Bedbugged! is a weekly column by journalist and bed bug survivor Theresa Braine. For more, click here.
I sat on a panel last week, staring out at a few dozen faces, some of them wearing blank looks. I knew that look: sleep-deprived, slightly panicked, a tad shell-shocked. These were the people who had just discovered that their apartments had bed bugs.
One of the questions posed was: “What would you tell someone who came up to you and said his or her apartment was infested? What is the first thing one should do?” Even I, having thought about bed bugs regularly for more than two years now, was a bit stymied.
My first thoughts were along the lines of, “Prepare ahead.” But, of course, once you’ve discovered bed bugs, the time for advance preparation has passed, and your learning curve is steep. So after scratching my head a little, I came up with a few essentials.
• Save samples.
This is very important. As icky as they are, you must not squish and flush bugs or evidence. They are what you give to your pest-control professional, a.k.a. your bed-bug CSI.
That person, if he or she is good, can tell you (a) if it is indeed a bed bug and (b) glean a fair amount of information about your infestation from the age, sex and other characteristics of the bug. Save as many samples as you find. You may need to show them to more than one person.
• Get a second opinion.
Just as with a diagnosis, consider consulting another professional for a positive bed bug ID, especially if your landlord is bringing in his “spray and pray” baseboard jockey, i.e. the building’s roach guy. You will want to consult an entomologist or other bona fide bed-bug expert.
There are lots of methods for that, from linking your photos to a Bedbugger.com thread online, to mailing an actual (dead) bug to entomologists or bringing it to their offices. M&M Environmental will i.d. bugs—I took what turned out to be a non–bed bug there last summer—that you bring in, or you could mail samples to any one of a number of entomologists, such as those at Cornell University's Department of Entomology.
• Tell the landlord or management company.
These people need to know so they can take charge of what’s going on in the building—inspecting and/or treating other units, adding your apartment to a list of infested ones they’re already tracking/working on, or what have you. They cannot take proper action if they lack information.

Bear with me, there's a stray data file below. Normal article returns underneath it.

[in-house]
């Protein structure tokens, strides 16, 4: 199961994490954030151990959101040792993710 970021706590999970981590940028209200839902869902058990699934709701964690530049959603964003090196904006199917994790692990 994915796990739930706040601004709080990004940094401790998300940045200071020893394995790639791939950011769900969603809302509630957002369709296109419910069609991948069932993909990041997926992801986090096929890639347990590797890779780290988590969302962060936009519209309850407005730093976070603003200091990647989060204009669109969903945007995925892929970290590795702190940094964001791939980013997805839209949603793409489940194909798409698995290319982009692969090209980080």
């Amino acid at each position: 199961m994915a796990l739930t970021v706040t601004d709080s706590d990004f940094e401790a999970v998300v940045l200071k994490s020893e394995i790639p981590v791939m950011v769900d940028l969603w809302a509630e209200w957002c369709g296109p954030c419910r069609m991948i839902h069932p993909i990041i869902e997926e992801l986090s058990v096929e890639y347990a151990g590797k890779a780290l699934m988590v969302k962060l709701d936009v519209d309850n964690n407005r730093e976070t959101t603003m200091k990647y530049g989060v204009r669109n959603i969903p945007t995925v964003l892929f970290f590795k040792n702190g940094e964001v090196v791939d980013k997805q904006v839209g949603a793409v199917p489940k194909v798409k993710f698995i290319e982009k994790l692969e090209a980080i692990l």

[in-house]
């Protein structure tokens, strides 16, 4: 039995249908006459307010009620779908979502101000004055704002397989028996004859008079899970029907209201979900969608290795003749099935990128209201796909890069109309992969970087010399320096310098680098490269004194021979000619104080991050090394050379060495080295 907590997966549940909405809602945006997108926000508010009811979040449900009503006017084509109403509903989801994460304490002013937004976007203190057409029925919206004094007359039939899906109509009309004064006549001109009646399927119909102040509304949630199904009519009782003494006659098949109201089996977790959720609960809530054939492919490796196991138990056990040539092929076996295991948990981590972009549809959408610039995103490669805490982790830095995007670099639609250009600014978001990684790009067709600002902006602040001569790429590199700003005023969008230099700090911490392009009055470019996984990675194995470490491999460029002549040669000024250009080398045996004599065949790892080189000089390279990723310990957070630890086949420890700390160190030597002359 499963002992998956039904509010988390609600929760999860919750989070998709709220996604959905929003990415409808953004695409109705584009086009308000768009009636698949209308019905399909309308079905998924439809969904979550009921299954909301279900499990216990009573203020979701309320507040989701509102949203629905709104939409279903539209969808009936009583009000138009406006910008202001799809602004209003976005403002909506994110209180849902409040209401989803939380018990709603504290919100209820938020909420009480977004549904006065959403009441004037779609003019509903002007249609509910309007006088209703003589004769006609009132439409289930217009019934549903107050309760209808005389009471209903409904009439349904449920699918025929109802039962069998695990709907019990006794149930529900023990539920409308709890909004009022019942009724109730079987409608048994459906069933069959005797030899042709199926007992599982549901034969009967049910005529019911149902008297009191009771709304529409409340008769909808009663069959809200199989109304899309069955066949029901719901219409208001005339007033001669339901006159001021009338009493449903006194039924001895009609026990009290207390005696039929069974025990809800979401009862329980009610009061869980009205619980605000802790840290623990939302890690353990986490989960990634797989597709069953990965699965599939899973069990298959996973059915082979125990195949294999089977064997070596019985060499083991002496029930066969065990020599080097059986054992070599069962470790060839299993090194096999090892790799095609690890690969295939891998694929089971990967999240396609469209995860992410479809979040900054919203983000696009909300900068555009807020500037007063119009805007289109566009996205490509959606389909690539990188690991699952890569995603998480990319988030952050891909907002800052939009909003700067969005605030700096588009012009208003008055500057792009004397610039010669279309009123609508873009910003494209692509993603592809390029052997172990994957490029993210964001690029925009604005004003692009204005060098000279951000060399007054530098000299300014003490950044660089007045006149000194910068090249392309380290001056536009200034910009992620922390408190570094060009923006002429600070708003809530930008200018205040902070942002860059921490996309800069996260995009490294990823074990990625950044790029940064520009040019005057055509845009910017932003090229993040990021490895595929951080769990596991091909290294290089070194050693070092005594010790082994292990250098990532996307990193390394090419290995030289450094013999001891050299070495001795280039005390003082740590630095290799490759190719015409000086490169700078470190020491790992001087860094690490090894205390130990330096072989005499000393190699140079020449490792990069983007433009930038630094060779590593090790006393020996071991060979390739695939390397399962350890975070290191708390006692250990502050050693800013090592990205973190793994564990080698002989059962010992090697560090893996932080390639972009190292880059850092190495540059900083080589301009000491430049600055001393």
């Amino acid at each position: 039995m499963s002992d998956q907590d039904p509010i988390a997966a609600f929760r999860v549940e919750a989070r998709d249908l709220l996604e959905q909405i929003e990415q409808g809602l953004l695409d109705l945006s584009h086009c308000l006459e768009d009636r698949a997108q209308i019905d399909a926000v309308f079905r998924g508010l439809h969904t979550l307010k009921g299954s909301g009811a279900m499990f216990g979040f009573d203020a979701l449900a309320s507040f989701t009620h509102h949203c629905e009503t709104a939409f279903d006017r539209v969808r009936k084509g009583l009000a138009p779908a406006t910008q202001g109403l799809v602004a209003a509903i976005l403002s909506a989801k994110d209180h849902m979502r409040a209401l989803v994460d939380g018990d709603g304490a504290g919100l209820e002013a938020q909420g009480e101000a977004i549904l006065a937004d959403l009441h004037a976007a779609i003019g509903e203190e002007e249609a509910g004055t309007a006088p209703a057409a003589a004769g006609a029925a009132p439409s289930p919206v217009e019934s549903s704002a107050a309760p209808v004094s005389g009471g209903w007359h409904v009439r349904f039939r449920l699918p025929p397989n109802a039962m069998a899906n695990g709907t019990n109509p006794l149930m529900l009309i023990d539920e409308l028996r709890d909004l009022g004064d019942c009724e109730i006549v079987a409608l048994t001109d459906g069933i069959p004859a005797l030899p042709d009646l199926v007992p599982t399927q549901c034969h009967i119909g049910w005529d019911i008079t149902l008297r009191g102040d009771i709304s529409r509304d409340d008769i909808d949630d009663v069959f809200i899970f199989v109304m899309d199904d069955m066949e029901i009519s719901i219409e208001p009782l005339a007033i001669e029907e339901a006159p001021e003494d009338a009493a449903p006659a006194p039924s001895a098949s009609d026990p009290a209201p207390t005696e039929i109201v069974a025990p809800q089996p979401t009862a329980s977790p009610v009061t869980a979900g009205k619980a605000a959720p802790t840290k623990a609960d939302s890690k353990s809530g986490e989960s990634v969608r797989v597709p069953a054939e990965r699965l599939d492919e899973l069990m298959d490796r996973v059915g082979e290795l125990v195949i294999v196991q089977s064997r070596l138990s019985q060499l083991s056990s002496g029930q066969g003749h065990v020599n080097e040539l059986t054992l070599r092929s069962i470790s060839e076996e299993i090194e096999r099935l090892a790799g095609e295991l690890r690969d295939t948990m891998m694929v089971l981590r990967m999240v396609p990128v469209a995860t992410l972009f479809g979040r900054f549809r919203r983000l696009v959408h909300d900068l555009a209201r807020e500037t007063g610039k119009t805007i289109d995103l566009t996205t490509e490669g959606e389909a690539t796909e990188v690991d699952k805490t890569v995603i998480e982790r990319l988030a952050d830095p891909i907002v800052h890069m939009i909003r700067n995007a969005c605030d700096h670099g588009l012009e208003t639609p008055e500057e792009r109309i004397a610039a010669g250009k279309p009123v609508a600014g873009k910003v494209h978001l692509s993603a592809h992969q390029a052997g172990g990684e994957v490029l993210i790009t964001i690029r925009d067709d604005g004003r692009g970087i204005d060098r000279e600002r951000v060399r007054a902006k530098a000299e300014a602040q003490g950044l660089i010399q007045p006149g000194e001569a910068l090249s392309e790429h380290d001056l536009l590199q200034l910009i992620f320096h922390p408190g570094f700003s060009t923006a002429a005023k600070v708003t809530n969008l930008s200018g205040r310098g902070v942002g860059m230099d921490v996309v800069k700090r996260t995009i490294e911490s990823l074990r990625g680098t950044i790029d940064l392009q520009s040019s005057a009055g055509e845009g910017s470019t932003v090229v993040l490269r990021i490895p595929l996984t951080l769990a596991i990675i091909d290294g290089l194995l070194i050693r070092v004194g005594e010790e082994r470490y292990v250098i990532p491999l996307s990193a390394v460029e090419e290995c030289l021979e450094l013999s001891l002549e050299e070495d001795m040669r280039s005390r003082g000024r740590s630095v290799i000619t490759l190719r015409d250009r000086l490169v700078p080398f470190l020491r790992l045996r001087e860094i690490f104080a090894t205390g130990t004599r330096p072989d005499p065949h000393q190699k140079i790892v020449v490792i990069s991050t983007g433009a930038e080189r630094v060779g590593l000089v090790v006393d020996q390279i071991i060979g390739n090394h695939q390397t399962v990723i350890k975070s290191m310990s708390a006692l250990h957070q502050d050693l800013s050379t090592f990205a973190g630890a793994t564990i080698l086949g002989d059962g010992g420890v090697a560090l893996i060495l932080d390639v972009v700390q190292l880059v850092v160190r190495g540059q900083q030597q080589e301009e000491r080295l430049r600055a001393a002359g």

• Get your neighbors involved.
Now is as good a time as any to bond with the people who live next door, above and below you. Get to know them and open up about this problem. You may find that they have been battling this for some time, in which case you’ll get a good idea of where the bugs came from.
You’ll also learn whether there are any recalcitrant neighbors who won’t let exterminators in. Hopefully, your building manager will be on the ball enough to get a good PCO and to view this as a collaborative effort. Hopefully, your neighbors—and you, for that matter—will too.
A few words on what NOT to do:
• Do not start throwing things out.
More often than not, you can treat your bed and other furniture, and can save yourself the cost of replacing everything. You also risk spreading bugs unless you treat your stuff first. And if it’s infested and you’re treating it, why not keep it?
• Do not assume that your apartment is the origin.
The first person to notice a bed-bug infestation may not be the first person to get one. Taking responsibility for an infestation brings the specter of blame, as in “This is someone’s fault.” It isn’t.
Even if it did start with your apartment, unless you brought in used furniture from the street (which these days should put a person on the wait list for Darwin Awards housing), it is not something you did. It is something you caught, the way one catches flu.
• Do not move out of the bedroom.
I did this initially, at my first exterminator's suggestion. Bad idea. They followed me to the couch. If you want to spread the things and make your problem worse, then by all means, sleep all over the house!
• Do not DIY.
If you had a stomachache, would you decide it was appendicitis, slice open your abdomen and yank out the offending organ? I didn’t think so.
Once bed bugs are entrenched, it is a building problem, not just your problem. The lack of understanding of that is one factor that allows them to spread. The lack of preparation for an infestation protocol is the bane of eradication, as is the lack of cooperation, and the blaming and all the other emotional baggage that too often comes along for the ride.
That’s why the best advice I can give is what should be followed before an infestation comes to light: Inspect regularly, and educate yourself, because if and when bed bugs arrive in your residence—over which you have some, but not 100 percent control—you will need to move quickly to gauge the situation and start the process of putting it behind you.
If you wait until you know you’ve got an infestation, you may be too frazzled to find and absorb adequate information. That leaves you vulnerable to rip-offs and overspending, not to mention emotional and physical upheaval.
To those deer-in-the-headlights faces I saw in the audience, and to those of you out there who may be reading and itching, I offer these words of reassurance: An infestation can seem endless and unremitting, but it is in fact temporary.
The bugs may bite, but they won't hurt you unless you are so allergic that it prompts an extreme reaction. But that is exceedingly rare. So relax and let them bite as they crawl over the poison to their dinner, and their doom. They will soon bite it themselves.
Bed bugs 101: Fumigation Demystified (sponsored)